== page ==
Read This Story About Stocks On Track for Their Worst Year Since 1937 and Then Tells Me What It Means Exactly…


Continuing the less-than-stellar reporting of the financial sector, this AP story has the attention-grabbing headline "Stocks are on track for their worst year since 1937," without really explaining what that means. "Stocks are on track for their worst year since 1937," announces the story (hence the headline), without detailing how or in what ways. Ah well, context really doesn't matter, does it?

GM, the story says, is at its 1950 price, which kind of makes sense given the product that company makes. Ford, another rusted-out industrial-era giant, is tanking too. Which leads to a real problem, even beyond the $25 billion these two welfare kings (along with Chrysler) have already gotten from the feds. It's no secret that the Big 2.5 (sorry, Chrysler, the truth can be so hurtful) are dying to unload their pension and health-care liabilities onto the American taxpayer. Current and future conditions make it likely that they'll get their wish.

Look for a new 'roided-up stimulus package too:

"We have to prop up consumption," Rep. Barney Frank, D-Mass., the chairman of the House Financial Services Committee, said in an interview.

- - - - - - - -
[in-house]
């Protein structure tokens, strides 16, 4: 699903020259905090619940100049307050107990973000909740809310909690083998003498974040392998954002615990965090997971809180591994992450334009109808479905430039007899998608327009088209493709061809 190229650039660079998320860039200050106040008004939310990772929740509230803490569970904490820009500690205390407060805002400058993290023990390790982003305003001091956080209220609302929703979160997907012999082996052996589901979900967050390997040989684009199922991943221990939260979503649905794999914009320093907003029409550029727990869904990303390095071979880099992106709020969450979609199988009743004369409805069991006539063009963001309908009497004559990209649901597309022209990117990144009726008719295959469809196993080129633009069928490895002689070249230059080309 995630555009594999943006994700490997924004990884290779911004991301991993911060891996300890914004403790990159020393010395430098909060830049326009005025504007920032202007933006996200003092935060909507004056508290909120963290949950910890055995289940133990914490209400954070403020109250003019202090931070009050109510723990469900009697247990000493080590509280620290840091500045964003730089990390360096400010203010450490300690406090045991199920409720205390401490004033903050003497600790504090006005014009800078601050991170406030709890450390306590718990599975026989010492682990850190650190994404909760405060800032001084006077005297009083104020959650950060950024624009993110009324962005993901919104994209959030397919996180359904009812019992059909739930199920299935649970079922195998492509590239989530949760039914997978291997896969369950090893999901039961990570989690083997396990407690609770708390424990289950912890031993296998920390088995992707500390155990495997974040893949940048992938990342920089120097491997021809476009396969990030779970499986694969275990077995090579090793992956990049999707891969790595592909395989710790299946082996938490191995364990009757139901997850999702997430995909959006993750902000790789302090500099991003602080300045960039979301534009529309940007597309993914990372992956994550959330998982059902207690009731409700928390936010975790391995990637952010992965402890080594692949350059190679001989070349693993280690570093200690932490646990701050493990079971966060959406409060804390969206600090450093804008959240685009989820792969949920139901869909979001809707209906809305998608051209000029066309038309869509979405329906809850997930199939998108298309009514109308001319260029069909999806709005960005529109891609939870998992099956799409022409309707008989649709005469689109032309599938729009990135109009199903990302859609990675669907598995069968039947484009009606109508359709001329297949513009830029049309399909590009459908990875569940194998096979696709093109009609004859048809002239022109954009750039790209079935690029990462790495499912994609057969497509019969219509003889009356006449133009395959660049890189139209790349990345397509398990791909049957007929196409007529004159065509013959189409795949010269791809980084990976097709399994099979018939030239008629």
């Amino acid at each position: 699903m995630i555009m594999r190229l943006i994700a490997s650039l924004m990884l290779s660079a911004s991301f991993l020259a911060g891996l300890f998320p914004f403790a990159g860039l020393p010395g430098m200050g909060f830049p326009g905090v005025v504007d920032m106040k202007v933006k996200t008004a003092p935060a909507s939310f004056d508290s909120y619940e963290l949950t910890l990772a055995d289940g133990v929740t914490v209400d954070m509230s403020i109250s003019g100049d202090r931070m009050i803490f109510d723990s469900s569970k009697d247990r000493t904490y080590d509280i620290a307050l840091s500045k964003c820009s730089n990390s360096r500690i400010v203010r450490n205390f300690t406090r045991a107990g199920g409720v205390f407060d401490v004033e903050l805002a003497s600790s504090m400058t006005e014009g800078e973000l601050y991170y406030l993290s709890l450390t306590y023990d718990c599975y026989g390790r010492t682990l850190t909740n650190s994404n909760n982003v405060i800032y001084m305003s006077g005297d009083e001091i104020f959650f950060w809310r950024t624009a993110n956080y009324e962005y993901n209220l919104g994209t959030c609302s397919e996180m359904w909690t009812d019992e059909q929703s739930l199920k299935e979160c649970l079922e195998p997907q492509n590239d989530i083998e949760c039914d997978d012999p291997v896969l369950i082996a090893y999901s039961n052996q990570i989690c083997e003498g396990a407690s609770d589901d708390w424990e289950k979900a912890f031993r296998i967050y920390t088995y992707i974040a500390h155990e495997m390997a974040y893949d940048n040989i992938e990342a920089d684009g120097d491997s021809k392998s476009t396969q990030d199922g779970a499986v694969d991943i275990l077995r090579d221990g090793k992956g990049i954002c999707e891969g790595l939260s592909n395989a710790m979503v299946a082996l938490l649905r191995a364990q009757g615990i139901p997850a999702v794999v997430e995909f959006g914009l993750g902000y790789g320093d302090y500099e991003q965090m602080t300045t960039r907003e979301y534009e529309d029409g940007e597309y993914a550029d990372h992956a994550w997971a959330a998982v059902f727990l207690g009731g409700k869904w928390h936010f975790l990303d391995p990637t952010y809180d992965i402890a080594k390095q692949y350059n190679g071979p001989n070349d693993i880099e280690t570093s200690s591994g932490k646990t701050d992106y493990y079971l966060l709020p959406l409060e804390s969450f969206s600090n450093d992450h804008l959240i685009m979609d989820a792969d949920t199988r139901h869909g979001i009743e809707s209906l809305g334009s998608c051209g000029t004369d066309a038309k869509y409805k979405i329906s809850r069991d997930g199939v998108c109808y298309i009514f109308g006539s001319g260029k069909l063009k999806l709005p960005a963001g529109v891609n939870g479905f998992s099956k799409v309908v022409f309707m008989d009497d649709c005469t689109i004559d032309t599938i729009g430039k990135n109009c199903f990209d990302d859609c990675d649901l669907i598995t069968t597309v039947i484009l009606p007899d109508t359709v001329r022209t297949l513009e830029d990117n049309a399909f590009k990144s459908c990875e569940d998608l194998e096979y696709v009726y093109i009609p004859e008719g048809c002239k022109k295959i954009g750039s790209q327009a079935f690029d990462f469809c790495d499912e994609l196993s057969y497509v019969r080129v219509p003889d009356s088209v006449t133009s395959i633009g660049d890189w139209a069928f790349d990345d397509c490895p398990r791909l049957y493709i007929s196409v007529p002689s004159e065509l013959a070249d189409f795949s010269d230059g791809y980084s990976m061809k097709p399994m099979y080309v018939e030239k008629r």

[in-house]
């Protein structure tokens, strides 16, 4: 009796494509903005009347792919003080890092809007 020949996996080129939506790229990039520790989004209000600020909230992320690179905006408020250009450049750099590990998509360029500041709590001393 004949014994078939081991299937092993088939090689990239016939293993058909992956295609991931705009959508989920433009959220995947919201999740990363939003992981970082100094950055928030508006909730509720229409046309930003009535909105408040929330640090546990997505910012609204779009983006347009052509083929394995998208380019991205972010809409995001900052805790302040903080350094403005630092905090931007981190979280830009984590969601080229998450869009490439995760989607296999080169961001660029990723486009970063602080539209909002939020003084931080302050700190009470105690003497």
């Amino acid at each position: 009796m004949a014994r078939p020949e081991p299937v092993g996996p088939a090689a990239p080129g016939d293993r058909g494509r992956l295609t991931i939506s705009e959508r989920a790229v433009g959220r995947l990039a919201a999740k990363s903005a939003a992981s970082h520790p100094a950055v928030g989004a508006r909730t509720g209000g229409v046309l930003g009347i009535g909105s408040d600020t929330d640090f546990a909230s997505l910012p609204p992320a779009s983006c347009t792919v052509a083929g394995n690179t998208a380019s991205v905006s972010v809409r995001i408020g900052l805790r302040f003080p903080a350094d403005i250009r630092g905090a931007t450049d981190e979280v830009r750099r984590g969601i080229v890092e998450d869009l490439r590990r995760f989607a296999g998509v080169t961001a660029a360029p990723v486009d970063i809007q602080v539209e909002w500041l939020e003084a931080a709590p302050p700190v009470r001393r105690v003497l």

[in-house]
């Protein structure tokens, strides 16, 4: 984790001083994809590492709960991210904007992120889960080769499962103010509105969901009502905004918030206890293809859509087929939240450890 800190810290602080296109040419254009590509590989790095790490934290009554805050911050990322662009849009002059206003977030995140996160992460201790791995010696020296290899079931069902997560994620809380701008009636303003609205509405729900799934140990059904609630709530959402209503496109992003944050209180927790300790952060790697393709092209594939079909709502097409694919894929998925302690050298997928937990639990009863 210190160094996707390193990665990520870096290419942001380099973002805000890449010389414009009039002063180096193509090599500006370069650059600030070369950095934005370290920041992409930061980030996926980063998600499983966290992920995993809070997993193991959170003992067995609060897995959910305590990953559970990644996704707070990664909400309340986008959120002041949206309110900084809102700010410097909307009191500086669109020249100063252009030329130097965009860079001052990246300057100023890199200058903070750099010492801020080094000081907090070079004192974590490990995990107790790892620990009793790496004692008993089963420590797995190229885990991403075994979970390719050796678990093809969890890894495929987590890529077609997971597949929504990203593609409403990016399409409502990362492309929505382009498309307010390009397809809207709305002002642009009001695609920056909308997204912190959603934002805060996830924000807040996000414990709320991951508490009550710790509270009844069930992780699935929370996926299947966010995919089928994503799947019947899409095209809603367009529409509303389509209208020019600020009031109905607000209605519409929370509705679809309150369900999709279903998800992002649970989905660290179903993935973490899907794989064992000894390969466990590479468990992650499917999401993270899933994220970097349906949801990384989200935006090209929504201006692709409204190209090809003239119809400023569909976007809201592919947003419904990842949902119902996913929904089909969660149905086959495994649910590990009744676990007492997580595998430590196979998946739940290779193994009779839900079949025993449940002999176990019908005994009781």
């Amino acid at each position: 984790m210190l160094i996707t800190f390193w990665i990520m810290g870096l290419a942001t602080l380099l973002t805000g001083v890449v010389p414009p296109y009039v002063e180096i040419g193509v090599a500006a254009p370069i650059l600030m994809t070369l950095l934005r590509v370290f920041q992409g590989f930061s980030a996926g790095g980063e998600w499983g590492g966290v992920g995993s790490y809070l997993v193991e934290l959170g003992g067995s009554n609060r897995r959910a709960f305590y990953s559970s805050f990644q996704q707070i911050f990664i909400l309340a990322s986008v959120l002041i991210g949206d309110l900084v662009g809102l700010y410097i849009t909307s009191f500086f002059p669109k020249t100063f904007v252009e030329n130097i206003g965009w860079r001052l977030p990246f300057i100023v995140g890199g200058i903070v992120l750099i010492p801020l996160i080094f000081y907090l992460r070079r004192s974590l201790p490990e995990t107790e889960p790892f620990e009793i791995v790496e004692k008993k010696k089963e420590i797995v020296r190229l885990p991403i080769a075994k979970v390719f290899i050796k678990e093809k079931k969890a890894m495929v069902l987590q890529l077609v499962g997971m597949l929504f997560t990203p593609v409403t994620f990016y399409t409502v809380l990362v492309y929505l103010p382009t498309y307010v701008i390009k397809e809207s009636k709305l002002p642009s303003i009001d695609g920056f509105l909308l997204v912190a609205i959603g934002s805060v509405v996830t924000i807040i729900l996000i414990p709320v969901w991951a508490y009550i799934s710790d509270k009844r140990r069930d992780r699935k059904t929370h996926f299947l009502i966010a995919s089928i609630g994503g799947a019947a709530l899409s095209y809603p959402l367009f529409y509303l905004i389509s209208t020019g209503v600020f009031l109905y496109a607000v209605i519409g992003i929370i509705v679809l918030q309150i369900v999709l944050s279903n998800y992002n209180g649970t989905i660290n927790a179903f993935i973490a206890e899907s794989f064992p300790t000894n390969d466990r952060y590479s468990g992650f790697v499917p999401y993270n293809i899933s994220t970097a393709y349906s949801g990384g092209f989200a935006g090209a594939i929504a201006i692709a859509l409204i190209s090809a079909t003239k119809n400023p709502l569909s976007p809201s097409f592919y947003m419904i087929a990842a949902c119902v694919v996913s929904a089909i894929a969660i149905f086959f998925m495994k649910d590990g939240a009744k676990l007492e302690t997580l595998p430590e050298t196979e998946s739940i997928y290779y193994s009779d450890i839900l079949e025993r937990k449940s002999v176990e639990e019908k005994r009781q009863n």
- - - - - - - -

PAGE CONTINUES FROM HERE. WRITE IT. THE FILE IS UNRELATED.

The new proposal would be far greater than the $60 billion stimulus package that the House passed in September, Frank said. The Senate has not acted on the earlier bill, which was dwarfed in attention and scope by the sums being pledged to Wall Street companies and commercial banks.

And look for a new drop in the Dow, too. President Bush is going to speak about the market today, and that always seems to take a couple hundred (thousand) points off the index, doesn't it? The AP suggests various factors are to blame for yesterday's big dip (electronic trading, late-day execution of trades) but a humongous chunk has got to be related to the evolving plans of the Bush admin to first push a useless bailout through Congress and then announce plans to nationalize banks via direct purchase of equity. If I could only get out of this damn wheelchair (but I can't, I can't!), maybe I'd be moving into cash or gold coins hawked by G. Gordon Liddy too.

reason on the bailout.